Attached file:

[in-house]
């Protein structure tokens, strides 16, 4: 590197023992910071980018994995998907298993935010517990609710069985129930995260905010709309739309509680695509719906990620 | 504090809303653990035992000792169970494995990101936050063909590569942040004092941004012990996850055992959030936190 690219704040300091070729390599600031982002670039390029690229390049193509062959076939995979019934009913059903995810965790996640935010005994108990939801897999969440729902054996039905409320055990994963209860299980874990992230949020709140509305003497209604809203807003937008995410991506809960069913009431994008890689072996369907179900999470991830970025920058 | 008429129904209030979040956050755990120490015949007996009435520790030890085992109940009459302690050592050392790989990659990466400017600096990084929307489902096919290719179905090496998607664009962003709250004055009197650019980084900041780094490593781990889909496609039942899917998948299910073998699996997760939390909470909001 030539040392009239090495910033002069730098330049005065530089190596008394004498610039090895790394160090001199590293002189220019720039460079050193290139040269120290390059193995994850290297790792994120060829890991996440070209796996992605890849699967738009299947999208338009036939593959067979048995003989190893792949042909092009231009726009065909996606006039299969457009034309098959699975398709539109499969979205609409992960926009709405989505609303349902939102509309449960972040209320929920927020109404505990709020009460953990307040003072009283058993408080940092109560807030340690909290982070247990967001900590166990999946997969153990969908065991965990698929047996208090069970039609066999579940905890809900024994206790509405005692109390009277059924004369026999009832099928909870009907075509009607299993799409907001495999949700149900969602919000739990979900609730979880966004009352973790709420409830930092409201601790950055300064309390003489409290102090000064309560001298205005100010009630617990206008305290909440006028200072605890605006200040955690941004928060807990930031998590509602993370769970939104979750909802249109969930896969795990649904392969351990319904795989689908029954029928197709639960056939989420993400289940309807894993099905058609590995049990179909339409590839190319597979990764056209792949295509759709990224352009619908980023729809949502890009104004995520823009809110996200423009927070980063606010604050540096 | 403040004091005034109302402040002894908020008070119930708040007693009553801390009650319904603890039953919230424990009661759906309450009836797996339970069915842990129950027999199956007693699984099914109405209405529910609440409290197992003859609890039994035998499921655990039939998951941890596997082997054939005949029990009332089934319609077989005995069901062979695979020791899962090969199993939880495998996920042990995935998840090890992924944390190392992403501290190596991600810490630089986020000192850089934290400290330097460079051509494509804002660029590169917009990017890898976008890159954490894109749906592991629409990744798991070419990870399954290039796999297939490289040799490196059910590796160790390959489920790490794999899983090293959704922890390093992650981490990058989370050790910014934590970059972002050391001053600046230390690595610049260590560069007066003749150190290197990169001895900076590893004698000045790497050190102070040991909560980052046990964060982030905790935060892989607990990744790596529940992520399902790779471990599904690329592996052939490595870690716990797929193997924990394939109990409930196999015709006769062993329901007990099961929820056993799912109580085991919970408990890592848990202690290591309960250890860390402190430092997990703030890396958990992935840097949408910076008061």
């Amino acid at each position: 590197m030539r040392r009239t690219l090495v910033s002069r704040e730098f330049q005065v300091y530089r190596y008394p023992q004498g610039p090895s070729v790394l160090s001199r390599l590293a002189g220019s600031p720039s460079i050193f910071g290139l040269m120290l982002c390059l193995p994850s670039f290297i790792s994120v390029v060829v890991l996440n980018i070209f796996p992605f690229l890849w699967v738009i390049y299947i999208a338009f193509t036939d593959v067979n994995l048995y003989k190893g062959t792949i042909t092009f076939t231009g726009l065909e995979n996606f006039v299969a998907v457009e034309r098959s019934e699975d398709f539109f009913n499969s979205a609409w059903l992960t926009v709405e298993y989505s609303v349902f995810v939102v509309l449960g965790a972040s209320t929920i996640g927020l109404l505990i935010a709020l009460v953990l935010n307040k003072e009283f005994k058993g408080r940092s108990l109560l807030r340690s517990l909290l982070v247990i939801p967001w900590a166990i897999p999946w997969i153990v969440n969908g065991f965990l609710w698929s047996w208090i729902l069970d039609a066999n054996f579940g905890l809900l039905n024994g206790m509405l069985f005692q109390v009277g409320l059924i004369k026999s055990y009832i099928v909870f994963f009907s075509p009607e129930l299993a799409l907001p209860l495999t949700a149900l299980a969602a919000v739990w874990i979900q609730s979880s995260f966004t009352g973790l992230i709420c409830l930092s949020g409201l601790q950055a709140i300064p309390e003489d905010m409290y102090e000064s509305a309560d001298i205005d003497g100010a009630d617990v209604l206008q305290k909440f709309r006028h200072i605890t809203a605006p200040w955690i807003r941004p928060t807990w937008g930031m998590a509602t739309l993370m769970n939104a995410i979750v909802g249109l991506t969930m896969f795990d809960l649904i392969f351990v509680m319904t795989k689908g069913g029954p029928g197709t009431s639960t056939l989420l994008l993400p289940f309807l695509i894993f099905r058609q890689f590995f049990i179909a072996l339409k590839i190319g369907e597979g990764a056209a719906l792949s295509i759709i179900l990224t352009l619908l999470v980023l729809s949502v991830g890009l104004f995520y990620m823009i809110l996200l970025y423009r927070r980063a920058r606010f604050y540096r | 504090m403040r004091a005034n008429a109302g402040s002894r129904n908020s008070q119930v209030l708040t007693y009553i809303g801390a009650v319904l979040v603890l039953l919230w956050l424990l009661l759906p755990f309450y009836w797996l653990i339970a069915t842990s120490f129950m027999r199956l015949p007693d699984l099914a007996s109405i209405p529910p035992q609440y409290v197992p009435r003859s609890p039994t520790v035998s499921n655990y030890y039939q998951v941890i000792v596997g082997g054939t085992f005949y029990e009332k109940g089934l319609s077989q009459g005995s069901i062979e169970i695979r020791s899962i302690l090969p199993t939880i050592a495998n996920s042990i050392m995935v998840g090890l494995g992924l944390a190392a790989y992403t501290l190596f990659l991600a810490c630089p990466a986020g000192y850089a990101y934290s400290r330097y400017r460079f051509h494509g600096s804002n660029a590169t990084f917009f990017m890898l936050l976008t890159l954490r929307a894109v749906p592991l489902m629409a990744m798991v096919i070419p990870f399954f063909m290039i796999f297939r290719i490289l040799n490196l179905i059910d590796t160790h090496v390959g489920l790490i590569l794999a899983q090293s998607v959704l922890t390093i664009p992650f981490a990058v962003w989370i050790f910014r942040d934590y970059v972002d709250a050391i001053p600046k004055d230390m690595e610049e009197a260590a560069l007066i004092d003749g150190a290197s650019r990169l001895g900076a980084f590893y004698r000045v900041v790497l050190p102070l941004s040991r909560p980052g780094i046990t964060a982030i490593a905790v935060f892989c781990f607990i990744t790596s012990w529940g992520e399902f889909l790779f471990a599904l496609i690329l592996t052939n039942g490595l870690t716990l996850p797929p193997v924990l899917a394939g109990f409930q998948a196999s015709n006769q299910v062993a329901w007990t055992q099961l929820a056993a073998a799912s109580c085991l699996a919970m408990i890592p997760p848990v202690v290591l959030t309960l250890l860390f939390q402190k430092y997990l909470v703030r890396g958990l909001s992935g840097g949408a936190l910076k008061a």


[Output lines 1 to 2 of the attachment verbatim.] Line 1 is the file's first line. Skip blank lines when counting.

[in-house]
């Protein structure tokens, strides 16, 4: 590197023992910071980018994995998907298993935010517990609710069985129930995260905010709309739309509680695509719906990620 | 504090809303653990035992000792169970494995990101936050063909590569942040004092941004012990996850055992959030936190 690219704040300091070729390599600031982002670039390029690229390049193509062959076939995979019934009913059903995810965790996640935010005994108990939801897999969440729902054996039905409320055990994963209860299980874990992230949020709140509305003497209604809203807003937008995410991506809960069913009431994008890689072996369907179900999470991830970025920058 | 008429129904209030979040956050755990120490015949007996009435520790030890085992109940009459302690050592050392790989990659990466400017600096990084929307489902096919290719179905090496998607664009962003709250004055009197650019980084900041780094490593781990889909496609039942899917998948299910073998699996997760939390909470909001 030539040392009239090495910033002069730098330049005065530089190596008394004498610039090895790394160090001199590293002189220019720039460079050193290139040269120290390059193995994850290297790792994120060829890991996440070209796996992605890849699967738009299947999208338009036939593959067979048995003989190893792949042909092009231009726009065909996606006039299969457009034309098959699975398709539109499969979205609409992960926009709405989505609303349902939102509309449960972040209320929920927020109404505990709020009460953990307040003072009283058993408080940092109560807030340690909290982070247990967001900590166990999946997969153990969908065991965990698929047996208090069970039609066999579940905890809900024994206790509405005692109390009277059924004369026999009832099928909870009907075509009607299993799409907001495999949700149900969602919000739990979900609730979880966004009352973790709420409830930092409201601790950055300064309390003489409290102090000064309560001298205005100010009630617990206008305290909440006028200072605890605006200040955690941004928060807990930031998590509602993370769970939104979750909802249109969930896969795990649904392969351990319904795989689908029954029928197709639960056939989420993400289940309807894993099905058609590995049990179909339409590839190319597979990764056209792949295509759709990224352009619908980023729809949502890009104004995520823009809110996200423009927070980063606010604050540096 | 403040004091005034109302402040002894908020008070119930708040007693009553801390009650319904603890039953919230424990009661759906309450009836797996339970069915842990129950027999199956007693699984099914109405209405529910609440409290197992003859609890039994035998499921655990039939998951941890596997082997054939005949029990009332089934319609077989005995069901062979695979020791899962090969199993939880495998996920042990995935998840090890992924944390190392992403501290190596991600810490630089986020000192850089934290400290330097460079051509494509804002660029590169917009990017890898976008890159954490894109749906592991629409990744798991070419990870399954290039796999297939490289040799490196059910590796160790390959489920790490794999899983090293959704922890390093992650981490990058989370050790910014934590970059972002050391001053600046230390690595610049260590560069007066003749150190290197990169001895900076590893004698000045790497050190102070040991909560980052046990964060982030905790935060892989607990990744790596529940992520399902790779471990599904690329592996052939490595870690716990797929193997924990394939109990409930196999015709006769062993329901007990099961929820056993799912109580085991919970408990890592848990202690290591309960250890860390402190430092997990703030890396958990992935840097949408910076008061």